Carbon Capture

Carbon Quantitative Easing, it may not be a sci-fi fantasy

photo credit
photo credit
Izzie Rivera (she/her)

Fordham ELR Staffer 2022

Reducing greenhouse gases, and, in particular, carbon emissions, has been regarded by many as the key to unlocking significant climate repair. To do so, governments around the world have implemented a range of policies, many involving market pressures. Several countries around the world utilize some form of a carbon tax or a cap-and-trade system, both of which essentially fine generators for their production of carbon, but science-fiction writer Kim Stanley Robinson has proposed a different solution: carbon quantitative easing

Carbon-quantitative easing would pay people rather than fine them for emitting carbon. Governments would generate new money specifically targeted to pay for rapid decarbonization by encouraging central banks to purchase government bonds, corporate bonds, and other financial assets to increase the broad money supply, or total volume of money held by the public. While it sounds like a far-fetched idea, large central bankers did this during the 2008 recession, spending over $5 trillion dollars buying up longer-term securities from the open market to increase the money supply, encourage lending and investment, and bail themselves out of debt. Carbon quantitative easing would rely on the same rationale but would direct the resulting funds towards addressing climate change.

Under this theory, individuals, corporations, and even sovereign nations would be paid to sequester carbon in the ground for a set period of time in an effort to slow the accumulation of greenhouse gases in the atmosphere. An administrative body created by a multinational treaty like the Paris Agreement would certify each carbon-reducing plan and pay out a carbon coin across nations that would distribute the coins to individuals, corporations, and governments who behave in ways that diminish carbon in the environment. The carbon coin would be traded on currency-exchange markets and standardized by central banks that set a floor value and potentially issue long-term bonds for investors as well. 

A range of activities like changing infrastructure to encourage mass-transit projects, electric car recharging stations, and de-suburbanization could earn governments, corporations, and individuals carbon coins. Activities like growing forests or transitioning one’s farm to no-till agriculture also count. Robinson believes in the success of this theory due to his faith in government stimulus in times of economic crisis, which has become particularly headline-worthy during the age of COVID-19.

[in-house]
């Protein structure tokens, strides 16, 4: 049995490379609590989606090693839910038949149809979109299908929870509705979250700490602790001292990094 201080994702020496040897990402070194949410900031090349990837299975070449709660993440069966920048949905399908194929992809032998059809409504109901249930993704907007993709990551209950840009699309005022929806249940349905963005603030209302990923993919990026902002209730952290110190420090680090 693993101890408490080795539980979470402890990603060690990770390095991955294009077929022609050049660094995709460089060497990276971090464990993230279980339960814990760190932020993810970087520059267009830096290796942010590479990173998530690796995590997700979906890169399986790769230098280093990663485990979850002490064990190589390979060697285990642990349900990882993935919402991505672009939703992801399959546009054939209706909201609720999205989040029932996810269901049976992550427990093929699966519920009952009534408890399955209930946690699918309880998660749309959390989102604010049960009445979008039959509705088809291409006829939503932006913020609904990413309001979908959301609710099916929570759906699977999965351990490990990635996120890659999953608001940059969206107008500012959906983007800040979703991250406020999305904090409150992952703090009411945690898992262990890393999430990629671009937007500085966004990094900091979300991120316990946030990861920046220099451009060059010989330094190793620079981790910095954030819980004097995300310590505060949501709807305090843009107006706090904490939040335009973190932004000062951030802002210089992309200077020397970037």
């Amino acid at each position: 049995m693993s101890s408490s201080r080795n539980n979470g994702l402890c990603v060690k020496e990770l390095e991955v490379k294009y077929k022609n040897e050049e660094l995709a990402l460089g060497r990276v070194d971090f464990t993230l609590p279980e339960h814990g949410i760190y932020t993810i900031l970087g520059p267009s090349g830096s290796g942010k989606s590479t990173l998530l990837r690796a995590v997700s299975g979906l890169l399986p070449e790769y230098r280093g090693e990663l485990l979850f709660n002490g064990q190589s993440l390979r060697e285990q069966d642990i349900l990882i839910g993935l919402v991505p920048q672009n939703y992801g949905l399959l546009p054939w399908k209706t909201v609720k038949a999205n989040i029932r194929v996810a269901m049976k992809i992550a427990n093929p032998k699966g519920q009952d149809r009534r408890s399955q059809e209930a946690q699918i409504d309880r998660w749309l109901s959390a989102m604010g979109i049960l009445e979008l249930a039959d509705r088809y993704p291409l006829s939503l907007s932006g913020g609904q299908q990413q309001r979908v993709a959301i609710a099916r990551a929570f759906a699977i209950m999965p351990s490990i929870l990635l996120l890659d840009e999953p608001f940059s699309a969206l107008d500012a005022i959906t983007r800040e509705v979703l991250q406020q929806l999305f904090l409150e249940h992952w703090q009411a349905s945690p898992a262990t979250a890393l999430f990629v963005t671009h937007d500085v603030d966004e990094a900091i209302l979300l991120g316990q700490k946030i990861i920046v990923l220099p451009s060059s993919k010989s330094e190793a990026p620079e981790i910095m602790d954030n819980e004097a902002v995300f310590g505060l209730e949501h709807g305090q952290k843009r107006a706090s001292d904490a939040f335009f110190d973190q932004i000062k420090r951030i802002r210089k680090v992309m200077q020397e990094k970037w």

Benefits, Concerns, and Social Considerations

Carbon quantitative easing provides a powerful solution to the ever-intensifying climate crisis. It incentivizes a reduction in carbon emission over time at both the corporate and individual level.  

A common call to action among environmental activists revolves around solely blaming large corporations for generating the majority of carbon emissions. While corporations like ExxonMobil and BP contribute the greatest volumes of carbon, individual consumption of goods produced by those companies, like gas and electricity, keeps those corporations afloat. 

Neither individuals nor corporations can or should absolve themselves entirely from responsibility for the climate crisis. However, the carbon quantitative easing system would enable individuals to make changes in their consumption habits that would work in tandem with corporate shifts, apportioning responsibility in an equitable manner and rewarding individuals in the process. 

Quantitative easing may sound promising, but it also induces both practical and moral concerns. On a practical level, the theory seems to rely on creating money out of thin air. At its inception, carbon quantitative easing would require big central banks to value long term benefit over short term profit.  Because the injuries of climate change hit gradually and affect the most vulnerable people in our societies first, bankers are very unlikely to feel the sense of urgency that they did during the 2008 financial crisis. As a result, they are unlikely to decide to move trillions of dollars in investments towards carbon-reducing endeavors that don’t generate immediate capital for them. The initial benefits would be felt most by poor people of color around the world, and that is a demographic that the banking industry has historically severely undervalued, to put it lightly. 

On an ethical level, carbon quantitative easing would enable corporations to generate more capital from the climate crisis that they themselves created. Because individuals and businesses could earn carbon coins regardless of their existing wealth, the quantitative easing theory would inevitably put more money in the hands of billionaire corporations that contributed to the climate crisis in the first place. While critics could advocate for the exclusion of corporations from earning any carbon coins, the entire theoretical premise fundamentally requires financial incentives for corporations, for better or for worse. 

Carbon quantitative easing is no fantasy solution. It has the potential to revolutionize climate policy and work in conjunction with existing market solutions. The pressing nature of the climate crisis begs for more than one theory of repair. Quantitative easing can and should be added to the arsenal available to nations around the world. Every approach will have drawbacks and ripple effects, and moral implications of the theory are worthy of consideration and attention. But our philosophies for combatting the climate crisis should include a diversity of ideas and theories, and carbon quantitative easing could be one of them.